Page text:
We've been working hard to raise awareness about where your furniture comes from and how it is made. Part of our founding mission at Vermont Woods Studios is forest conservation and we've focused much of our attention on preservation of the world's rapidly disappearing rainforests.
Did you know that up to 90% of the furniture you see in American furniture stores today is made with wood that has been illegally clear cut from the rainforest? In fact the rainforest is being logged at a rate of about 1 football field per second to satisfy the world's insatiable demand for cheap furniture and flooring.
Hard to believe isn't it? But sadly it's true and along with loss of the forest we are losing many species of plants and animals. Scientists estimate we lose over 100 species every day just due to rainforest destruction.
Well, I guess our efforts (and those of many others) to protect the rainforest are beginning to have an effect because China and other overseas manufacturering hubs are beginning to find additional sources of lumber. Guess where they are getting enormous supplies of wood?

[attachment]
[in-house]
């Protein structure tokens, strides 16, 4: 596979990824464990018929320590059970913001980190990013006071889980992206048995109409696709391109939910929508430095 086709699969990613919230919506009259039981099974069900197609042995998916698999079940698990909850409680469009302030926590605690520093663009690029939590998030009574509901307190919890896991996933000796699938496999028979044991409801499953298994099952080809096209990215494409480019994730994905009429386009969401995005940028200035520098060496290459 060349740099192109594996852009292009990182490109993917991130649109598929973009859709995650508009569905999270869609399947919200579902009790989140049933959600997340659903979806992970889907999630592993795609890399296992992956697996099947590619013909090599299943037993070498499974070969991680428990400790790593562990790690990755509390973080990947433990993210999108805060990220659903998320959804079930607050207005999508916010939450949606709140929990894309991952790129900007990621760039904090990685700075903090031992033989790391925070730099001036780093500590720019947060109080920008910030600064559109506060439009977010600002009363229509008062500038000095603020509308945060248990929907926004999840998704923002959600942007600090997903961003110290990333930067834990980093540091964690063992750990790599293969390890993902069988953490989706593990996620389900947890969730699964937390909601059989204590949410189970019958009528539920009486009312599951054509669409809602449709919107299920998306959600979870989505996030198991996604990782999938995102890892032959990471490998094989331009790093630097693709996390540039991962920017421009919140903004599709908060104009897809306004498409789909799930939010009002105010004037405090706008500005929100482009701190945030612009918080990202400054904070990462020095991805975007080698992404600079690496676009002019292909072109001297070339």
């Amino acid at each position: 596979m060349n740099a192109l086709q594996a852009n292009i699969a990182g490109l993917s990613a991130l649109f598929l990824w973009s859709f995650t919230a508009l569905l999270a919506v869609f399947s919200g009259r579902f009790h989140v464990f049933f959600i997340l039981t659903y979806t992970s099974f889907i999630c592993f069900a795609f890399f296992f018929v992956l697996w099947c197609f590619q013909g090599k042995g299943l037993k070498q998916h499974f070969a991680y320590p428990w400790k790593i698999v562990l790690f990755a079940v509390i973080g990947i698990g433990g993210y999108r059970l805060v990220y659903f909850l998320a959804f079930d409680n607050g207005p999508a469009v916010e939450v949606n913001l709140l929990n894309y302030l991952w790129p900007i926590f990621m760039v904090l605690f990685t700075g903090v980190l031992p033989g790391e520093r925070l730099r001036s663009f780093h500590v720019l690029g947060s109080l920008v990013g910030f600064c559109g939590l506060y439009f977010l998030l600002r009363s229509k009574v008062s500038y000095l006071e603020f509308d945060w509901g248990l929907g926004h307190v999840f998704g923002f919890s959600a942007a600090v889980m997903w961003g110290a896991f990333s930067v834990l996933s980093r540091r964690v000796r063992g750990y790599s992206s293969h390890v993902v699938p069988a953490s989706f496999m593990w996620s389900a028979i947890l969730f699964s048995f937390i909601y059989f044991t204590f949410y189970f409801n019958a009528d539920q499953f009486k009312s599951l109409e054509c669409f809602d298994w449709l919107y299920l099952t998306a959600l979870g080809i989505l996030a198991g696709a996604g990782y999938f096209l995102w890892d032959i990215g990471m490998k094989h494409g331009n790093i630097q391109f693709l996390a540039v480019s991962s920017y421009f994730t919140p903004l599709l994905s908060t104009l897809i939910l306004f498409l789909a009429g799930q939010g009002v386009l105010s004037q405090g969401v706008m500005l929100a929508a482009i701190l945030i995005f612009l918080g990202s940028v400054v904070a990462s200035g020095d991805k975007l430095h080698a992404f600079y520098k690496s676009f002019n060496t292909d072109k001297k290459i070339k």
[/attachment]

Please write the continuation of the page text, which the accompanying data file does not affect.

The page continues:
Would you believe Vermont? Yes and other places across the USA and Canada. So here's how it goes: logs are shipped from the USA to China. They are fashioned into low quality furniture by workers making about 20 cents/hour. Then the furniture is shipped back to America for sale where it will hold up for about 3-5 years before it's placed out on the curbside. Does that sound crazy to you? I guess that's what they call globalization.
But there are still many small furniture makers in the USA who are fighting to maintain our 200+ year traditions of craftsmanship, style and quality. Check them out before you head to Ashley Furniture or Bob's Discount. You'll pay more up front but in the long run you'll save big time, buying high quality American made furniture that will be in your family for generations.
This blog is written by your friends at Vermont Woods Studios. Check out our Vermont made furniture and home decor online and visit our showroom and art gallery at Stonehurst, the newly restored 1800s farmhouse nestled in the foothills of the Green Mountains.